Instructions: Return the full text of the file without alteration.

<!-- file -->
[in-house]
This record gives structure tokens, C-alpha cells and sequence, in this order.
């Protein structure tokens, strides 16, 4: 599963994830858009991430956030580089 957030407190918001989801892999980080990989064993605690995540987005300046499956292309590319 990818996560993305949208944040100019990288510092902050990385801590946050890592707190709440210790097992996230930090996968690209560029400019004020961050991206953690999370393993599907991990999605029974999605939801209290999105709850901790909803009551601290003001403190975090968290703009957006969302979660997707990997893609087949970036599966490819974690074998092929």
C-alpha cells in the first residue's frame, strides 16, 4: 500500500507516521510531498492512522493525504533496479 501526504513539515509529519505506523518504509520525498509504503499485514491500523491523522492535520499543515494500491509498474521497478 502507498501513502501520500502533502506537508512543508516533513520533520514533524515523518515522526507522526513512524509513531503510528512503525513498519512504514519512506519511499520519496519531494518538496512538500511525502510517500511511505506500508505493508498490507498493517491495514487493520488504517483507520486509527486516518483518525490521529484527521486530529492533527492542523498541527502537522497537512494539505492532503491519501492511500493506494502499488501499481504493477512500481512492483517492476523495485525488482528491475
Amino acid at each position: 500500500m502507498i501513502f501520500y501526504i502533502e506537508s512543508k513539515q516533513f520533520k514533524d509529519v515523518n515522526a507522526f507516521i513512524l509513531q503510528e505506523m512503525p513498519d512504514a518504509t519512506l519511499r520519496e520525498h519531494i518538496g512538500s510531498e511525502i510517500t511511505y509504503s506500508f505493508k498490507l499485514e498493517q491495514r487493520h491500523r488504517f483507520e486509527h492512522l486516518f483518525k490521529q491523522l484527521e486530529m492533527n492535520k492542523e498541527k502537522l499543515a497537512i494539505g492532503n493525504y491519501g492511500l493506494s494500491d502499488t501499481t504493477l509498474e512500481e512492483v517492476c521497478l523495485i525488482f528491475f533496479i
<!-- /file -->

[in-house]
This record gives structure tokens, C-alpha cells and sequence, in this order.
């Protein structure tokens, strides 16, 4: 599963994830858009991430956030580089 957030407190918001989801892999980080990989064993605690995540987005300046499956292309590319 990818996560993305949208944040100019990288510092902050990385801590946050890592707190709440210790097992996230930090996968690209560029400019004020961050991206953690999370393993599907991990999605029974999605939801209290999105709850901790909803009551601290003001403190975090968290703009957006969302979660997707990997893609087949970036599966490819974690074998092929």
C-alpha cells in the first residue's frame, strides 16, 4: 500500500507516521510531498492512522493525504533496479 501526504513539515509529519505506523518504509520525498509504503499485514491500523491523522492535520499543515494500491509498474521497478 502507498501513502501520500502533502506537508512543508516533513520533520514533524515523518515522526507522526513512524509513531503510528512503525513498519512504514519512506519511499520519496519531494518538496512538500511525502510517500511511505506500508505493508498490507498493517491495514487493520488504517483507520486509527486516518483518525490521529484527521486530529492533527492542523498541527502537522497537512494539505492532503491519501492511500493506494502499488501499481504493477512500481512492483517492476523495485525488482528491475
Amino acid at each position: 500500500m502507498i501513502f501520500y501526504i502533502e506537508s512543508k513539515q516533513f520533520k514533524d509529519v515523518n515522526a507522526f507516521i513512524l509513531q503510528e505506523m512503525p513498519d512504514a518504509t519512506l519511499r520519496e520525498h519531494i518538496g512538500s510531498e511525502i510517500t511511505y509504503s506500508f505493508k498490507l499485514e498493517q491495514r487493520h491500523r488504517f483507520e486509527h492512522l486516518f483518525k490521529q491523522l484527521e486530529m492533527n492535520k492542523e498541527k502537522l499543515a497537512i494539505g492532503n493525504y491519501g492511500l493506494s494500491d502499488t501499481t504493477l509498474e512500481e512492483v517492476c521497478l523495485i525488482f528491475f533496479i